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Lustmord The Place Where the Black Stars Hang album cover
4.47 | 13 ratings | 3 reviews | 46% 5 stars

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Studio Album, released in 1994

Songs / Tracks Listing

1. Section 1: Sol Om On (3:49)
2. Section 2: Aldebaran of the Hyades (24:56)
3. Section 3: Dark Companion (14:41)
4. Section 4: Metastatic Resonance (25:35)
5. Section 5: Dog Star Descends (6:47)

Total Time 75:48

Line-up / Musicians

- Brian Williams / performer, composer

- Adi Newton / sounds (4)

Note : The actual instrumentation could not be fully confirmed at this moment

Releases information

Artwork: Kevin Hanley

CD Side Effects ‎- DFX 16 (1994, Europe)
CD Soleilmoon Recordings ‎- SOL 141 CD (2006, US) Remastered, new cover

Digital album

Thanks to Ricochet for the addition
and to projeKct for the last updates
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LUSTMORD The Place Where the Black Stars Hang ratings distribution

(13 ratings)
Essential: a masterpiece of progressive rock music(46%)
Excellent addition to any prog rock music collection(23%)
Good, but non-essential (15%)
Collectors/fans only (15%)
Poor. Only for completionists (0%)

LUSTMORD The Place Where the Black Stars Hang reviews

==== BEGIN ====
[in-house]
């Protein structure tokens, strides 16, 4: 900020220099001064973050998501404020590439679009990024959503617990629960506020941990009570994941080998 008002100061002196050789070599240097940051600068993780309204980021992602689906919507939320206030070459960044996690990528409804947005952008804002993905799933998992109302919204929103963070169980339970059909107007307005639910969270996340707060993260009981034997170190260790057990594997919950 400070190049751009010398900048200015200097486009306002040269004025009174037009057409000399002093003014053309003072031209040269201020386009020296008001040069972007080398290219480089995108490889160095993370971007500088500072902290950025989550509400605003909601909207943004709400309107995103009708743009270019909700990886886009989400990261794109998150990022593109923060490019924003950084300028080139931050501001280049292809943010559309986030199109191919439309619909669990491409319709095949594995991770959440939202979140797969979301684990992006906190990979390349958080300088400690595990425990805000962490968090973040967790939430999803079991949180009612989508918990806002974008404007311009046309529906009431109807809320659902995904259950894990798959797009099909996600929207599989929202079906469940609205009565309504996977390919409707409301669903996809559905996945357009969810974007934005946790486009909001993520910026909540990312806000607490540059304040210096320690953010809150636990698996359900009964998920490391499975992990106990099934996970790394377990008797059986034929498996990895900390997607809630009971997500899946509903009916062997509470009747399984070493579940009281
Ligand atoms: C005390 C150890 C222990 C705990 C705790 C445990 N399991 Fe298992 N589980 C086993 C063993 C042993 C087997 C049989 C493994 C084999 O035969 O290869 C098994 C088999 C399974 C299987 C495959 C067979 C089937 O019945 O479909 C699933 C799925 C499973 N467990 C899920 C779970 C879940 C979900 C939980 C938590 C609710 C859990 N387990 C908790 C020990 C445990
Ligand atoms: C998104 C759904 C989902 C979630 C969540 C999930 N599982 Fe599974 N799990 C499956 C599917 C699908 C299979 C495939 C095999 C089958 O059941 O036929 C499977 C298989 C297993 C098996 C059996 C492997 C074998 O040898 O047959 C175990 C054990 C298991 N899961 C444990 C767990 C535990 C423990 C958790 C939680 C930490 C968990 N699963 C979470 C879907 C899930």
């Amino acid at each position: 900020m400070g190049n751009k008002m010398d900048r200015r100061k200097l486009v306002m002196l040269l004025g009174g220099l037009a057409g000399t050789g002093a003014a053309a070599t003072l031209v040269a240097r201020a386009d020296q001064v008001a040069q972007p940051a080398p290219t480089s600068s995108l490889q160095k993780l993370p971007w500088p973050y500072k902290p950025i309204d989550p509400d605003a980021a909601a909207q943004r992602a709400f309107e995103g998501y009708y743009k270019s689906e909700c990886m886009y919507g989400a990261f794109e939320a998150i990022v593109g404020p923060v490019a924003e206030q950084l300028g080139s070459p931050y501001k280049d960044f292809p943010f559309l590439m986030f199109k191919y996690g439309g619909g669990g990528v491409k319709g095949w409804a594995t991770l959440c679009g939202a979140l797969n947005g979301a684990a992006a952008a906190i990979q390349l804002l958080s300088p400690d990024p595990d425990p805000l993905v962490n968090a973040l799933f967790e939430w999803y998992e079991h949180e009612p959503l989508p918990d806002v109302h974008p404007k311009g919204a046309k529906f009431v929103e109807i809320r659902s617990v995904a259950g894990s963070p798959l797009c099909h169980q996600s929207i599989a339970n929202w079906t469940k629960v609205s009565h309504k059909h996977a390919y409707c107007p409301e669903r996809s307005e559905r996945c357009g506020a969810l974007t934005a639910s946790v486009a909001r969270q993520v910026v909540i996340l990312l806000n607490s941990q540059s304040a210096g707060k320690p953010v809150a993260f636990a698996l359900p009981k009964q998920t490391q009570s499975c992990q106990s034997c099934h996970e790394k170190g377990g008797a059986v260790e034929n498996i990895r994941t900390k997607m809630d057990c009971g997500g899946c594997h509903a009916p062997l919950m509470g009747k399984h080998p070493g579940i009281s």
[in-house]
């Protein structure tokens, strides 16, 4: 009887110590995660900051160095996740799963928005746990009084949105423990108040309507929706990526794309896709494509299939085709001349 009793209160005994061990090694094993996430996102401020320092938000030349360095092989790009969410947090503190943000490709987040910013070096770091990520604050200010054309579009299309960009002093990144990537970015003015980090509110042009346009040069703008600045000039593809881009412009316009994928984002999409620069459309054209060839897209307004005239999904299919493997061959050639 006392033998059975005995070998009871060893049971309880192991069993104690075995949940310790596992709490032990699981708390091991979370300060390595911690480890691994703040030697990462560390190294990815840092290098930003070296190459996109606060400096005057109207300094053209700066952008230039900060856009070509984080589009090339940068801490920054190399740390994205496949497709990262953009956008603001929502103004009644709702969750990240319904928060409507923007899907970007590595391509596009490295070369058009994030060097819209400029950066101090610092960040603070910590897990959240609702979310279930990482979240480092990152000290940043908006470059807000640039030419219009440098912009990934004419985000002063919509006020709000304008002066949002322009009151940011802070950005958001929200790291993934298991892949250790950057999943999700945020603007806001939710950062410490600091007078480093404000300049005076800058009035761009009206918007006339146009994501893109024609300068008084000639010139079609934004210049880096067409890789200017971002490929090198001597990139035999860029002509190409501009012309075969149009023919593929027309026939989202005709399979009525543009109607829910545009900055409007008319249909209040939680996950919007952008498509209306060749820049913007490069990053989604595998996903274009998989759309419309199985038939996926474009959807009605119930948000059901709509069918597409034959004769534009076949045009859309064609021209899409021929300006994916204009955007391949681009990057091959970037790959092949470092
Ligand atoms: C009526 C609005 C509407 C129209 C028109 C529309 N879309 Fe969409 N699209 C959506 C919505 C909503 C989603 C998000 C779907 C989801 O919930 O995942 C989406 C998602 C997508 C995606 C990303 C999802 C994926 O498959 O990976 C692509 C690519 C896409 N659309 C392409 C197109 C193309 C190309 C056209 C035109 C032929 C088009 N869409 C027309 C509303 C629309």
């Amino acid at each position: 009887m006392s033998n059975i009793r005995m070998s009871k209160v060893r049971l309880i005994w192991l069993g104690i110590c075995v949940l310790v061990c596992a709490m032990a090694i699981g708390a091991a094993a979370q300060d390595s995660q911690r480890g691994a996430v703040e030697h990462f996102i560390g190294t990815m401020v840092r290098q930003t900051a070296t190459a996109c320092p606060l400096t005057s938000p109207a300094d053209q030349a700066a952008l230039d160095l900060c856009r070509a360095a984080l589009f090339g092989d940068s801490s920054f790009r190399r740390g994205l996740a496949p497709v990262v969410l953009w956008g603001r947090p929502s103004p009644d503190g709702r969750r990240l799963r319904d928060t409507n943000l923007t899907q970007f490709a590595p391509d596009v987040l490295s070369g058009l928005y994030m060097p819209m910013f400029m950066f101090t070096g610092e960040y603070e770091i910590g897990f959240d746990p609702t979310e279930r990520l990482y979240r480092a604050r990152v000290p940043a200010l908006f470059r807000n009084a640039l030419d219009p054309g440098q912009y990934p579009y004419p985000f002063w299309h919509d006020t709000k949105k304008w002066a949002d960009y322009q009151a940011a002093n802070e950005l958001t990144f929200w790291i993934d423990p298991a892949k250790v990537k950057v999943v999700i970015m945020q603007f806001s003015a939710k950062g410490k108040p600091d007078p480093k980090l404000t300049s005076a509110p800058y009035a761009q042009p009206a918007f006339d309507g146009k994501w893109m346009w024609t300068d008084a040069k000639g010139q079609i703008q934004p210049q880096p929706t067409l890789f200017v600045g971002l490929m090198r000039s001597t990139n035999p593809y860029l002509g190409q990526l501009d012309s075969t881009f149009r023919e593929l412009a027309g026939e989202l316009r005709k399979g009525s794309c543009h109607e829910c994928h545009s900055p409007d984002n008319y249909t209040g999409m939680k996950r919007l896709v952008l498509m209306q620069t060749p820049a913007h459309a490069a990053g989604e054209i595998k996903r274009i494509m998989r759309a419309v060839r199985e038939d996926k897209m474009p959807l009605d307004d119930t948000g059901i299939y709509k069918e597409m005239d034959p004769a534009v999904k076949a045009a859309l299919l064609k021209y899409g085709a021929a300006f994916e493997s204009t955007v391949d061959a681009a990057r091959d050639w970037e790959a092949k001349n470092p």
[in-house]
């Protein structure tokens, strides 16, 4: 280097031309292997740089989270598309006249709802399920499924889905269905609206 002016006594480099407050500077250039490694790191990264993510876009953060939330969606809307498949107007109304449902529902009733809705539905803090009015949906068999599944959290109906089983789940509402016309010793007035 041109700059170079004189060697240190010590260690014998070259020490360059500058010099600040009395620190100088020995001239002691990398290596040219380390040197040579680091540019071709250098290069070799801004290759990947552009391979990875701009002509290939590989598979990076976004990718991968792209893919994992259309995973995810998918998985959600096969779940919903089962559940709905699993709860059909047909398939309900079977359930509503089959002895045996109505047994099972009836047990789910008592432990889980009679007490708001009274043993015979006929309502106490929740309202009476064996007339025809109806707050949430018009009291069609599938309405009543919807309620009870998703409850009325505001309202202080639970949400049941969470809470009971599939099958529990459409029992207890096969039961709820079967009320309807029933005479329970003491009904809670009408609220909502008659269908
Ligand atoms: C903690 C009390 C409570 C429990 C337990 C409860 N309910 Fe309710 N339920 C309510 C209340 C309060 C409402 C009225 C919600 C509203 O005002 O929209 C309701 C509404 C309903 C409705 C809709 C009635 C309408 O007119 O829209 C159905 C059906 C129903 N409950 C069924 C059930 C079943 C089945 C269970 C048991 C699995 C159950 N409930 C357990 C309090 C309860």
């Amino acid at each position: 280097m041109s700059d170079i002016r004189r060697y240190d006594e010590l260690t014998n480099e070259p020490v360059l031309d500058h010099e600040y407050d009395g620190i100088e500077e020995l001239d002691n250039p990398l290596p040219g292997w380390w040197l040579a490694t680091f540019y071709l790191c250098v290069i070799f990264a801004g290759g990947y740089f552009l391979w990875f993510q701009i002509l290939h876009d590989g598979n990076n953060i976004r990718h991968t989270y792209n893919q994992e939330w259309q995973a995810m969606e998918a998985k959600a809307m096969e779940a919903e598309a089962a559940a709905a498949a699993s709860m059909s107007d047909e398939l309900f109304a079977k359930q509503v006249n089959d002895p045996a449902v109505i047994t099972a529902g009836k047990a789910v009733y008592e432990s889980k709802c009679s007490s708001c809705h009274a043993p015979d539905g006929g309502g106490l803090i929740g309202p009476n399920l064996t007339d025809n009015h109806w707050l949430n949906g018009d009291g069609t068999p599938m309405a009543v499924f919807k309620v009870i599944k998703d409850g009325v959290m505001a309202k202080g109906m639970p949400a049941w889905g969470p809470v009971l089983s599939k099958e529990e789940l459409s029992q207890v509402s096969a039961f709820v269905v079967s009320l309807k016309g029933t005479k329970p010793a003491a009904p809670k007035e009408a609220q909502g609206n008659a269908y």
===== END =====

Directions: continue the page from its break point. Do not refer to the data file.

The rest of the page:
Showing all collaborators reviews and last reviews preview | Show all reviews/ratings

Collaborators/Experts Reviews

Review by Heptade
4 stars This album is nothing less than the true offspring of Tangerine Dream's "Zeit". A similar concept, ambient minimalism meant to convey the vast emptiness of the universe, it succeeds admirably, but a warning: nothing much happens. Little squawking sounds and distant rhythms repeat, weave in and out, and fade, all sounding as if they really are transmitted from the other side of the universe. One piece, "Dark Companion", features what sounds like a mellotron choir, repeating a ghostly mantra much like on Popol Vuh's "Brüder Des Schattens - Söhne Des Lichts". There's a reason why this is called "Dark Ambient", and Lustmord is a master of it. This record is sparse and ominous, not even close to New Age wallpaper music. Perfect for a dark, rainy night with the lights off, but don't bother if you need a lot of stuff going on in your music.
Review by Warthur
5 stars An incredible dark ambient journey through bad neighbourhoods of outer space, The Place Where the Black Stars Hang presents a massive, daunting, and deeply rewarding electronic experience. Some of the calmer and more ambient portions of the Quake soundtrack by Nine Inch Nails delves close to this sort of territory, but it is across these three massive central tracks (plus their shorter prelude and coda) that the sounds in question really grow into their own. Like being trapped in a drifting spaceship you are unable to fix and listening to the computer systems slowy die and the oxygen leaking out, it's one of the most morbid ambient albums I have ever heard.

Latest members reviews

5 stars The figure of Brian Williams towers over the whole stage of the dark ambient, it can not be defeated, not demolished, like the statue of Jesus in Rio de Janeiro, he looks over all the dark matter generated by such a "musical" (in a good way) genre. The Place Where The Black Stars Hang is an example ... (read more)

Report this review (#2505169) | Posted by Peacock Feather | Saturday, February 13, 2021 | Review Permanlink

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